“The newly devised Angry Metal Guy forums, in collaboration with the great guys at Metal-Fi, have had very mixed results. On the one hand, I now have a place where I can discuss metal with people from all walks of life rather than just my superfluous IRL ‘friends’ whose metal credibility crashed and burned when they thought Bullet For My fucking Valentine was kvlt. On the other, it’s been apocalyptic for my productivity and bank balance and goes to show the great diversity of music which regretfully flies under the AMG radar.” In a nutshell, message boards are evil but useful.

Ensiferum – One Man Army Review

Ensiferum – One Man Army Review

Ensiferum isn’t Finland’s most popular or well-loved melodic folk/viking metal band, but they certainly are a band whose legacy cannot be ignored. For me, they revolutionized the music I was listening to in 2001 with their immense self-titled debut Ensiferum, which took Children of Bodom and made it fruitier.” Fruity Viking metal is an important part of any balanced diet.

Iced Earth – Plagues of Babylon Review

Iced Earth – Plagues of Babylon Review

“No one can begrudge you for being a little skeptical of a release by American power metal institution Iced Earth in 2014. Following the departure of Matt Barlow post-9/11, and the entry of one-trick-pony and professional Rob Halford impersonator Ripper Owens, the band has spit out terrible record after mediocre tripe. With the entry of Stu Block, formerly of Into EternityIced Earth was poised for a big comeback in the form of Dystopia — but even that fell short. The record was plodding, mediocre at best, and Block didn’t feel like part of the crew.” So, can our heroes right the ship with Plagues of Babylon? Or are they… plague ridden?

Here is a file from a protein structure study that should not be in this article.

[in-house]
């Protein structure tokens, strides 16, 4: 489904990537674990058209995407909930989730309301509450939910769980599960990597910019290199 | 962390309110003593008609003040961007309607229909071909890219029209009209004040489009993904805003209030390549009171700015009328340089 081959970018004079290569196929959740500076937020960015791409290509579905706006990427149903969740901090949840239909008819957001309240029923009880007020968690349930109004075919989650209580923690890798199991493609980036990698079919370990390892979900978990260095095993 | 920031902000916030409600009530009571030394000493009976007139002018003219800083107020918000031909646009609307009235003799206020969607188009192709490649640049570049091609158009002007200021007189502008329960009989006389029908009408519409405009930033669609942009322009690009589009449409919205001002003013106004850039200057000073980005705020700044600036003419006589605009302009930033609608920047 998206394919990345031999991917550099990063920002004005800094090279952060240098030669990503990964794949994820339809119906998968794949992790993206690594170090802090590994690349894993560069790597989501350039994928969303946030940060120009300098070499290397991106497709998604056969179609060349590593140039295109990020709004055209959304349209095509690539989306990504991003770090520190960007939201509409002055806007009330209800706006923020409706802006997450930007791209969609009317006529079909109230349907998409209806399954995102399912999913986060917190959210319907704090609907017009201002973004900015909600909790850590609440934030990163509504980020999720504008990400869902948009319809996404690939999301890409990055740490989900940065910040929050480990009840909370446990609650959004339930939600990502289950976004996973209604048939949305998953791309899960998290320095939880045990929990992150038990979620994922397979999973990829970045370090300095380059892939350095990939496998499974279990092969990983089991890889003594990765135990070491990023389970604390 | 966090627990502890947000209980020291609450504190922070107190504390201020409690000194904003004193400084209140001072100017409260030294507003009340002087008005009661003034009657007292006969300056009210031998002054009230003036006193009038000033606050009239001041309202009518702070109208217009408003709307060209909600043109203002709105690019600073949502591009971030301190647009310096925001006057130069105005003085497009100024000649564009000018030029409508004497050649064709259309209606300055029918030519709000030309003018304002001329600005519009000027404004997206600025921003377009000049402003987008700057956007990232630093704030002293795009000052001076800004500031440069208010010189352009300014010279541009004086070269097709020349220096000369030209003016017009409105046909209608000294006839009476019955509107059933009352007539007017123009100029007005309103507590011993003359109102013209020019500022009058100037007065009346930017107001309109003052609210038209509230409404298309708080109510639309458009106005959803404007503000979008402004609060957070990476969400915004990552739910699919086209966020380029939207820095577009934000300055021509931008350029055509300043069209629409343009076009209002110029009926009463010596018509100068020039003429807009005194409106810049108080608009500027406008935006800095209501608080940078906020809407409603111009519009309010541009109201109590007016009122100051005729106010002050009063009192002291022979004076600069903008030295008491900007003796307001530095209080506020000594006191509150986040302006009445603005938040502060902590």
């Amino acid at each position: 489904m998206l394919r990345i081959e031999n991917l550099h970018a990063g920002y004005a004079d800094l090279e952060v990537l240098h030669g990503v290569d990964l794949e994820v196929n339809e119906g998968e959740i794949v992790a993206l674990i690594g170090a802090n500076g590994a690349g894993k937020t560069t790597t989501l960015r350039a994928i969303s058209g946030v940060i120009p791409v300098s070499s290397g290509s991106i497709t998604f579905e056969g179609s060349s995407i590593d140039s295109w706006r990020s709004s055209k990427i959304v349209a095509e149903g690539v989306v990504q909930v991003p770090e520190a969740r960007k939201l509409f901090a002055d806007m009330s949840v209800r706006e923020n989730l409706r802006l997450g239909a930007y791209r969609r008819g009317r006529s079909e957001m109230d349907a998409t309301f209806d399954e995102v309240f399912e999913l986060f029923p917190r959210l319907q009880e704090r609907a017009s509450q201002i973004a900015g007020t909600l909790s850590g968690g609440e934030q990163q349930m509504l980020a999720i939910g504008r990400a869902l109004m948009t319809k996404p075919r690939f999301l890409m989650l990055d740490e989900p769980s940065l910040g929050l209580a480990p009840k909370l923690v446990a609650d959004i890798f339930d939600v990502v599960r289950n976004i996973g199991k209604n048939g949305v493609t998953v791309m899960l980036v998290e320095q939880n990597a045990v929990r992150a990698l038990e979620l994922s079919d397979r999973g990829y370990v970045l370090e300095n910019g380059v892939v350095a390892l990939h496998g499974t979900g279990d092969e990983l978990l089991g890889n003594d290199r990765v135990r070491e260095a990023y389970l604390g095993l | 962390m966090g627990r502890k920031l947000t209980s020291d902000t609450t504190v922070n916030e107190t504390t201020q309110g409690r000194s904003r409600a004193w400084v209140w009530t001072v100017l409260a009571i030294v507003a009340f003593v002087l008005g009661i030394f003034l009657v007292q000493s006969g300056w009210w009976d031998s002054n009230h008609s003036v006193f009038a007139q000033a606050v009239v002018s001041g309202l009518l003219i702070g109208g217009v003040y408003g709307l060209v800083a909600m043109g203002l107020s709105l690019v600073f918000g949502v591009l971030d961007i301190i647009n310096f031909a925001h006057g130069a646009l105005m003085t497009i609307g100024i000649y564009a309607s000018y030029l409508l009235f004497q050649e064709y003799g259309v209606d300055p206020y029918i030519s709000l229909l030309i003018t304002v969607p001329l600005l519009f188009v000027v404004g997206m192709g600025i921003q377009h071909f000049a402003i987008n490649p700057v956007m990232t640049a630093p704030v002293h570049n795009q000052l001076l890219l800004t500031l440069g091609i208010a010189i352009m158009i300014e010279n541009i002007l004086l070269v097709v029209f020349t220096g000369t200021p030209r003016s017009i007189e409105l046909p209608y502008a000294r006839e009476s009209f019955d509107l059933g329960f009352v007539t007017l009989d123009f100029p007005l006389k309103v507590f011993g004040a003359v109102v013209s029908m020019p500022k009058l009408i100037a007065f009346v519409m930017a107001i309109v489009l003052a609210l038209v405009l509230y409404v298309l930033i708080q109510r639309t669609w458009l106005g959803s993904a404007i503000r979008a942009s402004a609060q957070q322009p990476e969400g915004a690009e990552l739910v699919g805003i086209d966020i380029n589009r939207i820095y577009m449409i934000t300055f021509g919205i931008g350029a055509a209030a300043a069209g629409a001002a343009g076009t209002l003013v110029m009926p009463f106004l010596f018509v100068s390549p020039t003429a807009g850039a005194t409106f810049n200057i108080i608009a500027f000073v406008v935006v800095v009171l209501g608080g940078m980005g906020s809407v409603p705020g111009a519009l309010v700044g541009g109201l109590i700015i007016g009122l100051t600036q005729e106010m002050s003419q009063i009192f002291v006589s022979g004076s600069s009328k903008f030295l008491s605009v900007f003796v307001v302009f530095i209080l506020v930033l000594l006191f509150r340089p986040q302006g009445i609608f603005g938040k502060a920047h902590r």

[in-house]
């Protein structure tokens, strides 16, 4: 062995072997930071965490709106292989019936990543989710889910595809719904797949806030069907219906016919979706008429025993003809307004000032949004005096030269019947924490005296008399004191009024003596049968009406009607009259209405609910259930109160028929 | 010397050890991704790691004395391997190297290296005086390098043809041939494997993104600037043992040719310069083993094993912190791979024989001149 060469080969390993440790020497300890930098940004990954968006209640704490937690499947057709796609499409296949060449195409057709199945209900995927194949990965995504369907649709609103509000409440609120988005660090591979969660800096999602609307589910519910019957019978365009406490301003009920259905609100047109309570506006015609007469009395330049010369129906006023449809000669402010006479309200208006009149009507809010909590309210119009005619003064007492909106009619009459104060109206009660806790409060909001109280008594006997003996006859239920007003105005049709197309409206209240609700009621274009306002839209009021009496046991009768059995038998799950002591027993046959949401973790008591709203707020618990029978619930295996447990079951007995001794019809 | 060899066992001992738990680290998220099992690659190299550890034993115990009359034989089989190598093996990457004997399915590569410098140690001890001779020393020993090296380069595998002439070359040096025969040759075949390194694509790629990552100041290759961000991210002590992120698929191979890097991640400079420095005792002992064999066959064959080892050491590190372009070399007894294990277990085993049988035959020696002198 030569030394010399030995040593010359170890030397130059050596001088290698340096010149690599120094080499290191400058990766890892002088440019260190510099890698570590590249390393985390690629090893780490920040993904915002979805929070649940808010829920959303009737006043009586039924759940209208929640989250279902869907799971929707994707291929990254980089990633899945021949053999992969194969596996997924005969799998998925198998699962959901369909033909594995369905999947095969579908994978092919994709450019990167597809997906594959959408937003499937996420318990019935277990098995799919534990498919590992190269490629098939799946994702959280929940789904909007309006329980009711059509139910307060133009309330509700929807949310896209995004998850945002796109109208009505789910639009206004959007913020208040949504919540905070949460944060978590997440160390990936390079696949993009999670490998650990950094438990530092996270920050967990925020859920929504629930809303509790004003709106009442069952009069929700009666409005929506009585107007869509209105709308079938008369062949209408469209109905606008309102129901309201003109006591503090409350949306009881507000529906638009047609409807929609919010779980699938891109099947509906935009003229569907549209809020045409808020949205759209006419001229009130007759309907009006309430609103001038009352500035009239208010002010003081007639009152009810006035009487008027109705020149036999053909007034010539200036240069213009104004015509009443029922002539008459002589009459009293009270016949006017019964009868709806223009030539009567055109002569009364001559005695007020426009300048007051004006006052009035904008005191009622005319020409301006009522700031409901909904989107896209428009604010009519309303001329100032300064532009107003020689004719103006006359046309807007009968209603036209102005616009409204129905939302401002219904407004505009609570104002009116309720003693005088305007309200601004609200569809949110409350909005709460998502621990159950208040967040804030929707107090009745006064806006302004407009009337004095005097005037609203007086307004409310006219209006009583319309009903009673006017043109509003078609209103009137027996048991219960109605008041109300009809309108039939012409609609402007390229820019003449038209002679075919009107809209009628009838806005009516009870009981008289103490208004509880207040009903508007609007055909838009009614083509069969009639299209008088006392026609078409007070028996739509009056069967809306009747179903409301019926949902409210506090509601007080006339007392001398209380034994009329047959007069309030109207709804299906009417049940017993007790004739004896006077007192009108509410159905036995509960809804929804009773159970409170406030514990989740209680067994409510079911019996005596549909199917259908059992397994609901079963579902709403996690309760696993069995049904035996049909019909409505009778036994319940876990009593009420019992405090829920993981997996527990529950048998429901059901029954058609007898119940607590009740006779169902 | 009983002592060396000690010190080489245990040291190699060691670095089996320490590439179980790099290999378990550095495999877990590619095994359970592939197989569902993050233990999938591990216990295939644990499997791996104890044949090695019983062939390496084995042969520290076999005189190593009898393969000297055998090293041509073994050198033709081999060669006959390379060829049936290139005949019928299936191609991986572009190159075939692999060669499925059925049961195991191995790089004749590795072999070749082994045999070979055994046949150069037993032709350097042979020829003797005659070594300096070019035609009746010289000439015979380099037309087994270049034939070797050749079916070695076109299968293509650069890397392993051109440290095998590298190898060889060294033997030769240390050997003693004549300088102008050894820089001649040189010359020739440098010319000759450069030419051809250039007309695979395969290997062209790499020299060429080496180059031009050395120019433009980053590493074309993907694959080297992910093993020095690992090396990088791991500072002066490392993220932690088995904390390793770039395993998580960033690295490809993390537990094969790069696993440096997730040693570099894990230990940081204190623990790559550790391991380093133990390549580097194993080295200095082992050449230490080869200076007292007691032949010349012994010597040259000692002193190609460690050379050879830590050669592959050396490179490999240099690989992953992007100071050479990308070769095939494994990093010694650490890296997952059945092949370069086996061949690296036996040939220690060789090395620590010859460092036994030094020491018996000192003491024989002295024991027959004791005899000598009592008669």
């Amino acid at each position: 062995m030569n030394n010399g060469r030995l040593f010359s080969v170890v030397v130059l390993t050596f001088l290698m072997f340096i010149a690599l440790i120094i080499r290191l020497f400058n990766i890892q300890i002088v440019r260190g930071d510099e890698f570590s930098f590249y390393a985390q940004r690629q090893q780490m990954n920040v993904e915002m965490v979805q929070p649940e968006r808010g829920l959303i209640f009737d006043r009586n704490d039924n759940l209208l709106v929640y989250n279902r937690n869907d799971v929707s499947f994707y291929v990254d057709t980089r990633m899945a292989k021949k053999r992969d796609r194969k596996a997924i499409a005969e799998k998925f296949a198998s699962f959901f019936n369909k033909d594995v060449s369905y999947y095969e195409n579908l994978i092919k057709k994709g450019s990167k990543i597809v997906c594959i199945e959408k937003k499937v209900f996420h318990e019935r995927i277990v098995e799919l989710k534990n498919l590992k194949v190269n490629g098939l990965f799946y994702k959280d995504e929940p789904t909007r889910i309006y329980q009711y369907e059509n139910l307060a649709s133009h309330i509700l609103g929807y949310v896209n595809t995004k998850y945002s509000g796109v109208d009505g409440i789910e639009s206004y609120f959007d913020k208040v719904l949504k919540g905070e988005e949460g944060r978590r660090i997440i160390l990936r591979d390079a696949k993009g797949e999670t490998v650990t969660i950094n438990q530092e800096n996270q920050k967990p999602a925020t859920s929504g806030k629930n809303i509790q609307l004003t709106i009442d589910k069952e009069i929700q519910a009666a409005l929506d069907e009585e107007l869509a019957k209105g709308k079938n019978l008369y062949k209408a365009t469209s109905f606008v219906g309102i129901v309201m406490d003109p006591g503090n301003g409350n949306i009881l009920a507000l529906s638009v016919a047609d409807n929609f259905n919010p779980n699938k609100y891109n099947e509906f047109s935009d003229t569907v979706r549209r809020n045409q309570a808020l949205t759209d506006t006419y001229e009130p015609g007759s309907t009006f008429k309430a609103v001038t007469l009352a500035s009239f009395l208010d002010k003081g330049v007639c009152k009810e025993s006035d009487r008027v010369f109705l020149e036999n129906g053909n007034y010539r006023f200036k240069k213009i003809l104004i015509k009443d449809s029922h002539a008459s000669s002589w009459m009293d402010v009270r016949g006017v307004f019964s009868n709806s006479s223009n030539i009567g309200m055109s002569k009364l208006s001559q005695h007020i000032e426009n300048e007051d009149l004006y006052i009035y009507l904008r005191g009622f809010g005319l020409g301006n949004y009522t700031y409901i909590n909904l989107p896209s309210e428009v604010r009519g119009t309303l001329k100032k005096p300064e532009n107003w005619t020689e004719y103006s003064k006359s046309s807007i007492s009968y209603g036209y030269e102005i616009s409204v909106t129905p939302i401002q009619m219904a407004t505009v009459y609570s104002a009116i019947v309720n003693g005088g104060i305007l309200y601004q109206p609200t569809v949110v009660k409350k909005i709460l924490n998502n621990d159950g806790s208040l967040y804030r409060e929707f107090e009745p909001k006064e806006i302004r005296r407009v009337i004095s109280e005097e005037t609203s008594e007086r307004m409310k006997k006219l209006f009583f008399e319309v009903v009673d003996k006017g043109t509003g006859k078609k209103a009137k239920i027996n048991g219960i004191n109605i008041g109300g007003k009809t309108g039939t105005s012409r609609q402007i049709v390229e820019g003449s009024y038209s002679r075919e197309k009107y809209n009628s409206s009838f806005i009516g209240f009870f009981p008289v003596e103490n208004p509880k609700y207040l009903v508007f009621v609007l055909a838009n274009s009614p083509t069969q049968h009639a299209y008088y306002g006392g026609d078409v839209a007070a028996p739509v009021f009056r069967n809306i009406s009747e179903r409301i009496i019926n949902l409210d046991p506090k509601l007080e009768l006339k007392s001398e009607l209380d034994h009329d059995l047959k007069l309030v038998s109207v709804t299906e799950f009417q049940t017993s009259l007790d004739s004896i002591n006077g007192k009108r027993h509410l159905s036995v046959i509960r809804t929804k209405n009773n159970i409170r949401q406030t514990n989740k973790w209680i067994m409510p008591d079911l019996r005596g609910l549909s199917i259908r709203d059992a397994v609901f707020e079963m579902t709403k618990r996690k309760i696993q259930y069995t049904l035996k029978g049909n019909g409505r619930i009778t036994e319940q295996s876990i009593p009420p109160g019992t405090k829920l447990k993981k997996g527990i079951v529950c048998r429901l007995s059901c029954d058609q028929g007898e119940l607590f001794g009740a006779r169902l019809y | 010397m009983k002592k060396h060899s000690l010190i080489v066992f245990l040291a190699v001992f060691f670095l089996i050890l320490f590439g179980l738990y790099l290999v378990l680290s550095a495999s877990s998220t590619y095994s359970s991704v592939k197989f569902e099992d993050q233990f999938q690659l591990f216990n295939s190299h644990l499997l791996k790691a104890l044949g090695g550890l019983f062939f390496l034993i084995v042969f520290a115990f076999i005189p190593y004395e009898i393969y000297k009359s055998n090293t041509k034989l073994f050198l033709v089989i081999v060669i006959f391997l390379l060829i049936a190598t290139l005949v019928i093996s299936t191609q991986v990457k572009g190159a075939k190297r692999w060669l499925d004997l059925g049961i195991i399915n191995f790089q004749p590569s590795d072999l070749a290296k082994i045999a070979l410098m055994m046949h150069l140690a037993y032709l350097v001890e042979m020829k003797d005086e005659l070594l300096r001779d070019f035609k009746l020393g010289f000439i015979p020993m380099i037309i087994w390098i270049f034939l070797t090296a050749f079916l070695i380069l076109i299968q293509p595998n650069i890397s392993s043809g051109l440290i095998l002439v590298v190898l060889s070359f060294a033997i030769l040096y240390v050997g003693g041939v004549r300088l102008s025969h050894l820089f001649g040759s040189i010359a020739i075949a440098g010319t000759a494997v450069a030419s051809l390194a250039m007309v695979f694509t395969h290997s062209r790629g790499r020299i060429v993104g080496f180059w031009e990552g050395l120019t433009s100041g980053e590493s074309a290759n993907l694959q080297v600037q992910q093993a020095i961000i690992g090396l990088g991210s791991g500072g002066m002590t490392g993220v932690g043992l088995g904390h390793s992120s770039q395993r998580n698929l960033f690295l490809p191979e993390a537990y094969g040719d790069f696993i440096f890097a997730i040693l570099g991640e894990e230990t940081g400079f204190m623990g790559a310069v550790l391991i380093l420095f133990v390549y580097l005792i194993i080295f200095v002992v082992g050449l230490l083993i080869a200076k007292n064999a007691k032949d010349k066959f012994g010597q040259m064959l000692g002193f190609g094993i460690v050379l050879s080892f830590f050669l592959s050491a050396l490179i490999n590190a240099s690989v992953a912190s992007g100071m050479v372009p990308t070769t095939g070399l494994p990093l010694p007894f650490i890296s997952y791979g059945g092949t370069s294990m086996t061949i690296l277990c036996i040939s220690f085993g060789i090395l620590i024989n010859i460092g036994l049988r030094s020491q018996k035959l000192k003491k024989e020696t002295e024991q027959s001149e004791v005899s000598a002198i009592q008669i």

Angry Metal Guy’s Top 10(ish) o’ 2013

Angry Metal Guy’s Top 10(ish) o’ 2013

Angry Metal Guy is becoming an interwebs institution. You might not realize this, but this is my fifth Top 10(ish) Records o’ the Year since I started this as a lone Internet Metal Warrior back in 2009, reviewing for my literally dozens of readers, none of whom commented. Can’t believe it? Try these on for size. It’s impressive how far this little blog that could can come, and it’s amazing how much I used to review! Several CDs a week! Incredible. Anyway, the times they are achangin’, but the one thing that isn’t changing is that I have opinions and galldarnit, I’m going to tell you them.

Angry Metal-Fi: Hearing Is Believing

Angry Metal-Fi: Hearing Is Believing

In our first Angry Metal-Fi article, Alex pointed out exactly what’s wrong with Fleshgod Apocalypse’s Labyrinth — it’s compressed to within an inch of its life, ruining the music that the band worked so hard to create. It’s easy for us to sit and point fingers though and tell you how everyone is doing it wrong, (which they are). To really get a sense of what you’ve been missing, you need to hear some examples of bands and engineers that are doing it right. Once you’ve heard how good fully dynamic metal can sound, and how much better your favorite albums could have sounded had they been mastered with full dynamics, we hope that it will make you angry. You might even shed a tear for everything that’s been lost over the last 20 years, so many great albums ruined because of the insanity that is the Loudness War.